Maksim Vasilyev, Volgograd, Volgograd State Agricultural University:“My work at the Tvoy Kurs Center has given me a much better understanding of people, their needs and problems. I have made many new friends, expanded my social network, and come to a firm conclusion: ‘There is no such thing as unteachable students – only bad teachers.’ This is our working motto, and we seek to customize our training for individual needs. I think I am becoming quite good at this, and it makes me very happy!”
Even though initially we intended to select just one winner, in the end the judges decided to recognize two best Tvoy Kurs trainers:
I. Anastasia Ershova, Togliatti State University: "I have realized that people work much better and try harder when you praise them for even slightest achievements. They have learned to click the mouse - Good Job! They have mastered a double-click - Great Job! One of our trainees confessed that he hadn't been praised that much in his whole life and that was the major reason for him to come to the center. ... I was born in a small village with the beautiful name Apple Ravine, and the Digital Age has come even there. When i came for vacation in summer I told my former school teachers about Tvoy Kurs. The word of mouth worked immediately. The next group of trainees were workers from a local factory. who were at risk of unemployment because of the new computerized equipment. Besides Digital Literacy they learned about e-government services, saving lots of time on getting the necessary documents online instead of going to the city. That is how i spent my summer helping my fellow-villagers solve social issues and fight the unemployment."
II. Yulia Zaitseva, Krasnoyark Regional Academic Library:"Our center works with various groups which differ both in social background and age, and we try to use individual approach with all of them. E.g., senior trainees is the most vulnerable, but at the same time a very demanding group, they prefer to do all the exercises together with the trainer and are interested in hobbies, leisure pastime, communication. When we work with medical workers, educators, and other working professionals we focus the training on Office applications and internet resources according to their professional needs. For the unemployed we have developed a special brochure with Internet job search sites and offer a special resume building training..... We have an endless flow of people, even from the nearby villages, despite the fact that there are many other training centers in our city. And we are ready and trying to help all!"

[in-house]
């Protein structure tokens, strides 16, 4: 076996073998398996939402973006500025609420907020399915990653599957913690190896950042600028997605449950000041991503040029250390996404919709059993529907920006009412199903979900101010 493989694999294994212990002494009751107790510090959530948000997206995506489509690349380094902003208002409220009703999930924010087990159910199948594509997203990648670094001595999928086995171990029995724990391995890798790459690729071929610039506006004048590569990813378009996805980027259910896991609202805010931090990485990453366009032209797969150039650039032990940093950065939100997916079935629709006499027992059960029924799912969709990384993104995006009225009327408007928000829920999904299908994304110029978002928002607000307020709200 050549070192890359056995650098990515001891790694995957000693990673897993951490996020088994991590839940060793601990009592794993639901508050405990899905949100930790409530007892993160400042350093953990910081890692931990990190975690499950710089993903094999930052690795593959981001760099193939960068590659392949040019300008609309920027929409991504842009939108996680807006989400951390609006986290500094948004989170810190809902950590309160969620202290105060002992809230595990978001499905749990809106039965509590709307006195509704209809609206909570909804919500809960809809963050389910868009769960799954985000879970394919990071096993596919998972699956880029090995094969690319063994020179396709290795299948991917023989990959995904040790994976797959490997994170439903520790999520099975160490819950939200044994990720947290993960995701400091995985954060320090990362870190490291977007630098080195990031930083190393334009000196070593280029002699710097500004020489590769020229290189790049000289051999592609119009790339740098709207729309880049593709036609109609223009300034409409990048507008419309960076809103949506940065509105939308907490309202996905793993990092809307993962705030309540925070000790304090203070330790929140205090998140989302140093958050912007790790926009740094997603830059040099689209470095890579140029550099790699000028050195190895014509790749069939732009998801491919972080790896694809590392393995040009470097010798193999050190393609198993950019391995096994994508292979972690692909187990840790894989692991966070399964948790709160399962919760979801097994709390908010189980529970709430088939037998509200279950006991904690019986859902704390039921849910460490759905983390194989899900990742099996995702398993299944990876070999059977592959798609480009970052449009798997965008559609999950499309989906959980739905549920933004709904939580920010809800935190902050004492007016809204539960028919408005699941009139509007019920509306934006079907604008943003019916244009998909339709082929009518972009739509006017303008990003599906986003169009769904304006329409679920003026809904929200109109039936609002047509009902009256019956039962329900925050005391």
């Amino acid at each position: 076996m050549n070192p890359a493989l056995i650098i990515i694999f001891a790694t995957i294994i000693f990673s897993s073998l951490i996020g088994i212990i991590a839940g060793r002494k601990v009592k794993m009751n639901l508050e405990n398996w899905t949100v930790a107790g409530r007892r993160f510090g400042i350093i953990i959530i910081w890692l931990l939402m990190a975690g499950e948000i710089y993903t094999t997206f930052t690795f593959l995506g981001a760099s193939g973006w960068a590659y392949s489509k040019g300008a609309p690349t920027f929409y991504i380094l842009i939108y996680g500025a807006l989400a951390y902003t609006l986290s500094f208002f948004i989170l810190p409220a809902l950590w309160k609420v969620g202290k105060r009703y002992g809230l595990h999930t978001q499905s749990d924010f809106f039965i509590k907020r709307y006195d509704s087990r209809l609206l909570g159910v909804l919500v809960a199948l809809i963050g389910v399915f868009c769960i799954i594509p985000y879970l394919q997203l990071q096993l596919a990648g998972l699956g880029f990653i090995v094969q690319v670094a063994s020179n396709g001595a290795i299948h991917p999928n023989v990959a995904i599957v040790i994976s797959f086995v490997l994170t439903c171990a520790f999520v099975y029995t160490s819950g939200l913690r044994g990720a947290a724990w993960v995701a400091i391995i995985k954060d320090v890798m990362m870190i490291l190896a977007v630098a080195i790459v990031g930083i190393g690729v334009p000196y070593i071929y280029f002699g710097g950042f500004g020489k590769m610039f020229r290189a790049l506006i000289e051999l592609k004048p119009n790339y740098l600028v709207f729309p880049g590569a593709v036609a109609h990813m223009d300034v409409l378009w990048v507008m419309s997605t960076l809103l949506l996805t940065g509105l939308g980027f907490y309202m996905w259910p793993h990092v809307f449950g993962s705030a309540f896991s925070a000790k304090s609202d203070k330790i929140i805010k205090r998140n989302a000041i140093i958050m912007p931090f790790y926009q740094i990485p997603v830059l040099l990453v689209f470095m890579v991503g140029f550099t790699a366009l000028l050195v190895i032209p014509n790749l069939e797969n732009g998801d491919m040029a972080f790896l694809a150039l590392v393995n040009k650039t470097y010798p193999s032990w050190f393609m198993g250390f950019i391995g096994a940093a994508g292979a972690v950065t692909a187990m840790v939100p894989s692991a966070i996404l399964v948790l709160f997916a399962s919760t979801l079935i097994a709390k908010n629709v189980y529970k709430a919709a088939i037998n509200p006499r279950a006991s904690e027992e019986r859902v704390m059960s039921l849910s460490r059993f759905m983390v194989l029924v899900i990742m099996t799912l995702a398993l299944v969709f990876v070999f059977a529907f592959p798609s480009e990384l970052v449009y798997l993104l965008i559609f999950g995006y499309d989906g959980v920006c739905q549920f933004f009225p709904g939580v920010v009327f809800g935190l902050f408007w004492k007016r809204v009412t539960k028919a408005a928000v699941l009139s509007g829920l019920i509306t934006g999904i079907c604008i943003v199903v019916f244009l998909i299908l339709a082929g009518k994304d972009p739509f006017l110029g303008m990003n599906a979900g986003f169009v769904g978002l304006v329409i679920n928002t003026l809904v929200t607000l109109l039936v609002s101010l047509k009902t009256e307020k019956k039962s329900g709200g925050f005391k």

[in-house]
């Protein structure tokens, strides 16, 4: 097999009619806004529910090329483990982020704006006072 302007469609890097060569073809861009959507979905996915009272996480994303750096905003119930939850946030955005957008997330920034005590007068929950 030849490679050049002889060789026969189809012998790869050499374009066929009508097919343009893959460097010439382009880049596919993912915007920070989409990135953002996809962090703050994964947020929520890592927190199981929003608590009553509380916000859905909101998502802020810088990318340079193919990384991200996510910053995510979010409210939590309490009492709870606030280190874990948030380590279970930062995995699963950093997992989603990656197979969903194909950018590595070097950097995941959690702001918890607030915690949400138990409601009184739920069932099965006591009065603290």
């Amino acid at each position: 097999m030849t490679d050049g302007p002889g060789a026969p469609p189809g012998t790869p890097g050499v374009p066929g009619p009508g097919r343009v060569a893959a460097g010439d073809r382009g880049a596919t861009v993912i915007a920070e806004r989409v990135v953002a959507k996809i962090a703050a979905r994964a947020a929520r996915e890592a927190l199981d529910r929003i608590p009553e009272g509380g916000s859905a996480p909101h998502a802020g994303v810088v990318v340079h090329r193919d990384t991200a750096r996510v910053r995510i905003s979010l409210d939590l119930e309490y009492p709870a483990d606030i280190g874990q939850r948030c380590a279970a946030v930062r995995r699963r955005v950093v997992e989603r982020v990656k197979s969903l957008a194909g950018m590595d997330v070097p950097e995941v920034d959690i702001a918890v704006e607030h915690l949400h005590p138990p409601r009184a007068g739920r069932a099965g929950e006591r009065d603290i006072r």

Anastasia’s and Yulia’s full submissions are available in Russian on the program website ycdl.ph-int.org/news/850/eng/
We are honored to work with such dedicated partners, who generously and regularly share their experiences, their learning while supporting one another in their work. Their best practices recently were highlighted at the third annual Your Course: Information Society Development Conference in Moscow on February 9-10, 2012, hosted together with Microsoft, where we celebrated the achievements of the eighty best performing Tvoy Kurs coordinators and trainers from all over Russia - and planned their further work!
And while celebrating our trainers within Russia, I would be remiss to not mention that our trainers are also globally recognized as outstanding. As a result of the Telecentre.org’s Global Search for 100 Outstanding Telecentre Women Managers, six Tvoy Kurs coordinators were named among the 100 best, and Lyudmila Ulyeva became the best Telecentre Manager in Eurasia. Coordinator Irina Kotkina from Naryan-Mar received the Best Telecentre Manager award from Telecentre-Europe in 2011.
We are looking forward to another exciting year of Tvoy Kurs, another year of partnership with Microsoft, and hope that we will all bring new ideas, new partnerships, and new victories while conquering new heights in 2012!